Thailand is called 'The Land of Smiles' and lives up to this. Thailand offers beaches, cities, mountains and culture. Thailand is one of the most family friendly holiday destinations in the world. It has a well developed tourist infrastructure that makes getting around the country, booking hotels and enjoying many adventurous activities easy and manageable.
Thailand has become one of the most loved travel destinations in the world. It is located about 9 hours flight time from the east coast
of Australia. Thailand has an area of 513,120 square kilometres. In the north you'll find mountainous regions, contrasting with the plains of central and northeastern
Thailand. Southern Thailand has some of the most attractive beaches and islands in the world. Bangkok, the capital, is a large, bustling city.
Bangkok's airport is the Bangkok International Suvarnabhumi Airport (BKK). It is located 36 km east of downtown Bangkok. Domestic airports are also located over Thailand, including Phuket and Chiang Mai.
The population of Thailand is 67 million people, and almost three quarters of the population is made up of the Thai group and the hill tribes that live primarily in the north. Previously known as Siam, it was renamed to Thailand in 1949.
Phuket offers beautiful white palm-lined beaches, superb hospitality and great value accommodation. Phuket is the largest island in Thailand. It is just over an hour's fight from Bangkok, and has daily connections to most major Asian airports.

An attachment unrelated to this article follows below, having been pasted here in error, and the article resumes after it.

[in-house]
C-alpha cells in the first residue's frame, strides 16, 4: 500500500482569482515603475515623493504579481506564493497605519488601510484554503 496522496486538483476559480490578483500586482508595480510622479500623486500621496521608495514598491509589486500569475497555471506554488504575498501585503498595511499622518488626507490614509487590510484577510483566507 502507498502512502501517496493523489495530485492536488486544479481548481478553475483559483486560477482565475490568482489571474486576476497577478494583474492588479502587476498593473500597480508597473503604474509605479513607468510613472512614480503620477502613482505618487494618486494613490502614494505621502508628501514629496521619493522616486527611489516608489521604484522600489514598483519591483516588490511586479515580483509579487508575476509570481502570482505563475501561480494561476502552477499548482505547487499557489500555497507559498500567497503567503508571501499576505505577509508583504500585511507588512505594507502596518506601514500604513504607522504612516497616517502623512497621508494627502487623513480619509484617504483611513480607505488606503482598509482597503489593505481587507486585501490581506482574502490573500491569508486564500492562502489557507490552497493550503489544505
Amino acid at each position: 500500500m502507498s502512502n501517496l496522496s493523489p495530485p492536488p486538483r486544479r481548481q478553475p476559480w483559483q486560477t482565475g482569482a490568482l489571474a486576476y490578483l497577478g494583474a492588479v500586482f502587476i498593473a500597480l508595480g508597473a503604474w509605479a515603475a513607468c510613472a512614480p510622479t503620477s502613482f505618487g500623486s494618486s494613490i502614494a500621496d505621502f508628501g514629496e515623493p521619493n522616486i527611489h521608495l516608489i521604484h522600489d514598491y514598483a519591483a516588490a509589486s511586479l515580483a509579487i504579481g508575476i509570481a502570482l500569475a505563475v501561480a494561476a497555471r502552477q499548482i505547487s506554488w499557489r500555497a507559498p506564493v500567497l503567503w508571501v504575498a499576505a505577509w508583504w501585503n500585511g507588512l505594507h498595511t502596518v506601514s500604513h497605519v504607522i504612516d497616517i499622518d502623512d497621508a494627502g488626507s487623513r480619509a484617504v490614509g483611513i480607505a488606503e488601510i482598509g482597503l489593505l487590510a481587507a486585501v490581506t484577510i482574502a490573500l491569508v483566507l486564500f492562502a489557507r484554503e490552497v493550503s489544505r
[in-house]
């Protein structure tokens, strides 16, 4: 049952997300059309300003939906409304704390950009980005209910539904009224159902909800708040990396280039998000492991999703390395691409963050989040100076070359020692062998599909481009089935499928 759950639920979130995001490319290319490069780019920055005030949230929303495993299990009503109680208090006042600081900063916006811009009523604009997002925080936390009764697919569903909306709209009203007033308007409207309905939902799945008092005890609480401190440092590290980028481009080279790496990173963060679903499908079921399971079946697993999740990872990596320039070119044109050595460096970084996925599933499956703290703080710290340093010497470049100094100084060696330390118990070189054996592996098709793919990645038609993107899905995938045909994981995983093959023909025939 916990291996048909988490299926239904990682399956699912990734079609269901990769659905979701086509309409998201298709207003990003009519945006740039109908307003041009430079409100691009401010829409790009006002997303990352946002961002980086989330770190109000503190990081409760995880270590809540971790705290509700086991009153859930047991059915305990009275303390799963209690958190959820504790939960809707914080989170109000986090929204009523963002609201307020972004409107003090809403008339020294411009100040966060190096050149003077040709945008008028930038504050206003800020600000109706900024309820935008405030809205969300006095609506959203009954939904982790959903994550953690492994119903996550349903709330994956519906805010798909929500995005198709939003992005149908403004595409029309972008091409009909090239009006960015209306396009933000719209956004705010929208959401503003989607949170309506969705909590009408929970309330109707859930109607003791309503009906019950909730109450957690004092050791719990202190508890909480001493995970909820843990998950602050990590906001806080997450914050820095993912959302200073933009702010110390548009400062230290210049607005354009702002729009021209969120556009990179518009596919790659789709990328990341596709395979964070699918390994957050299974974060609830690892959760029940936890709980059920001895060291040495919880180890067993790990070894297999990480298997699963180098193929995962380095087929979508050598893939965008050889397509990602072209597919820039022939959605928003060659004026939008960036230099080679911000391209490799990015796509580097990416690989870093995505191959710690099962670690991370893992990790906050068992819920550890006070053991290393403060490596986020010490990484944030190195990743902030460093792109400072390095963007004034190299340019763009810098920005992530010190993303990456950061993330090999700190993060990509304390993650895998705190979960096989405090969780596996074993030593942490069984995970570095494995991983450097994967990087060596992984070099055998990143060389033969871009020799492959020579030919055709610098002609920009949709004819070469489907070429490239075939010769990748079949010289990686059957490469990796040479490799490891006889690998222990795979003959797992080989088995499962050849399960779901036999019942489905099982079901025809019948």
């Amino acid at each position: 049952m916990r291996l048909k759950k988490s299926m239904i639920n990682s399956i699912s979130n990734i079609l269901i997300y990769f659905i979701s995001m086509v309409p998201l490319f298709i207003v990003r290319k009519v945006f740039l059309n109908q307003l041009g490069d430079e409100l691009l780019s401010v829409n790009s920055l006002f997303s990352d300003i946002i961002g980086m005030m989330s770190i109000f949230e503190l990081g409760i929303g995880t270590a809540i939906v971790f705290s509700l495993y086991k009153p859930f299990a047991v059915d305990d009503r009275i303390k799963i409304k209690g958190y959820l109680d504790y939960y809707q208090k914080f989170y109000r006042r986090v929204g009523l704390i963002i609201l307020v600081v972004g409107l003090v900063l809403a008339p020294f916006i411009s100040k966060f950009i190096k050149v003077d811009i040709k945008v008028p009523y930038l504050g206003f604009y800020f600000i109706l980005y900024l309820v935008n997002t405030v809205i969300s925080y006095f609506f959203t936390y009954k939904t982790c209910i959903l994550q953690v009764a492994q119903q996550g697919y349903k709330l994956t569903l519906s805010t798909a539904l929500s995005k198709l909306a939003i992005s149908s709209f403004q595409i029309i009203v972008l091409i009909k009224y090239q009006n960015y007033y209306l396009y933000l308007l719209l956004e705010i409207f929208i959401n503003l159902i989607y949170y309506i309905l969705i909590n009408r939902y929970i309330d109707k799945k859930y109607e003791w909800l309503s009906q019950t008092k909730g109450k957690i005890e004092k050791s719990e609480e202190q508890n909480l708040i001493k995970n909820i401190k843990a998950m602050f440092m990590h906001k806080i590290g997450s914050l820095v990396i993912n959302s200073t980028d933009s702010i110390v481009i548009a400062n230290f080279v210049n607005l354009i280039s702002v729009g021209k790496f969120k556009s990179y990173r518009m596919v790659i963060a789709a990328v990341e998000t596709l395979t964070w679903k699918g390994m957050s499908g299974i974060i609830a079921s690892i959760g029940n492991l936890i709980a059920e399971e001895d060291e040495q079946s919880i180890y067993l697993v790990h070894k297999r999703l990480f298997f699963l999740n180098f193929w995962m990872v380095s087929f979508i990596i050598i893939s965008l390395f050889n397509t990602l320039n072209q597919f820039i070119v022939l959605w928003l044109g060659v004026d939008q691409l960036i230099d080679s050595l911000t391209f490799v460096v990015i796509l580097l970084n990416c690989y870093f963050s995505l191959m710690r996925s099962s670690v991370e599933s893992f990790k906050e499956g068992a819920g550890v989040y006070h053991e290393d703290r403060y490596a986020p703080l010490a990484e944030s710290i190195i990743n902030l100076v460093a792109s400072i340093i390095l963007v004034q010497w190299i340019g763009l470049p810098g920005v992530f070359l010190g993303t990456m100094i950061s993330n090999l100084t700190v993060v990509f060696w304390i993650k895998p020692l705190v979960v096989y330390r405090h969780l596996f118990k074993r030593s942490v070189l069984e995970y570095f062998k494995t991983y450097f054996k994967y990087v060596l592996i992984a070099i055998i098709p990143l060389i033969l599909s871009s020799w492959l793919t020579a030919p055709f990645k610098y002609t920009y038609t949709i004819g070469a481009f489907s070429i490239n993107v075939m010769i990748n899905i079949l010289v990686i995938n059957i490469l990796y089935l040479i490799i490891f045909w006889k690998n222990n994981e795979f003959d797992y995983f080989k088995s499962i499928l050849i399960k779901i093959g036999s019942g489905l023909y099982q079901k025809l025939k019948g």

The cuisine of Thailand is loved all around the world but is even more delicious in its native setting. Lime juice, lemon grass and fresh coriander give the food its
characteristic tang, while fresh chillies are used to add some fire to many dishes.
Thailand's climate is tropical, high in temperature and humidity, and dominated by monsoons. April and May are the hottest months of the year. The best time to visit Thailand is from November to the end of February, less humid and with cooling breezes.
Temples (wats) play an important part in Buddhist traditions. They are a unique part of Thailand. In Bangkok, the spire of Wat Arun is a world-famous landmark. Visitors are requested to respect the dress code when entering the temples.
There is something for every interest and every price bracket in Thailand, from beach front backpacker bungalows to some of the best luxury hotels in the world.
Waterfalls can be found all over Thailand. The Heo Suwat Waterfall in Khao Yai National Park and the 7-tiered Erawan Falls in Kanchanaburi are among the most visited. The limestone formations of the Phang Nga Bay shouldn't be missed - James Bond Island and Koh Panyee are two of the more famous spots in this bay.
Traditional Thai massage has a history of more than 2,500 years and many Thais believe that these massages are beneficial for ailing diseases and general well-being. There is usually an option for every budget, varying from extravagant spas in the five star hotels to the little massage shops found on many street corners.